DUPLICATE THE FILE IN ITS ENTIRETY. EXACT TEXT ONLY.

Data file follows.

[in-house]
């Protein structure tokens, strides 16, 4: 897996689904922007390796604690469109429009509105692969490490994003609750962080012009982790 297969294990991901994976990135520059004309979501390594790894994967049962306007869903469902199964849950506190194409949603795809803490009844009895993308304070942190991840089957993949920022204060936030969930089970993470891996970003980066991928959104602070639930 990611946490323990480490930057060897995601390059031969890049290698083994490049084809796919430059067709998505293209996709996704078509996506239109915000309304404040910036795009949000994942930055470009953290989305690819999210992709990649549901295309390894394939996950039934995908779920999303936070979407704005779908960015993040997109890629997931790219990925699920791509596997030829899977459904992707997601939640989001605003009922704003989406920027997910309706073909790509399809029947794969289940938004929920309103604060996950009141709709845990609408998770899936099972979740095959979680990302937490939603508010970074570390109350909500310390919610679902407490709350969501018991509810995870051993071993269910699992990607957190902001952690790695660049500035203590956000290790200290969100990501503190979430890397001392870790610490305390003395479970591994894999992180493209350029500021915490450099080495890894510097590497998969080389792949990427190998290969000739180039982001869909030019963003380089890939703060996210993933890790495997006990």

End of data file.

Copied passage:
[in-house]
């Protein structure tokens, strides 16, 4: 897996689904922007390796604690469109429009509105692969490490994003609750962080012009982790 297969294990991901994976990135520059004309979501390594790894994967049962306007869903469902199964849950506190194409949603795809803490009844009895993308304070942190991840089957993949920022204060936030969930089970993470891996970003980066991928959104602070639930 990611946490323990480490930057060897995601390059031969890049290698083994490049084809796919430059067709998505293209996709996704078509996506239109915000309304404040910036795009949000994942930055470009953290989305690819999210992709990649549901295309390894394939996950039934995908779920999303936070979407704005779908960015993040997109890629997931790219990925699920791509596997030829899977459904992707997601939640989001605003009922704003989406920027997910309706073909790509399809029947794969289940938004929920309103604060996950009141709709845990609408998770899936099972979740095959979680990302937490939603508010970074570390109350909500310390919610679902407490709350969501018991509810995870051993071993269910699992990607957190902001952690790695660049500035203590956000290790200290969100990501503190979430890397001392870790610490305390003395479970591994894999992180493209350029500021915490450099080495890894510097590497998969080389792949990427190998290969000739180039982001869909030019963003380089890939703060996210993933890790495997006990």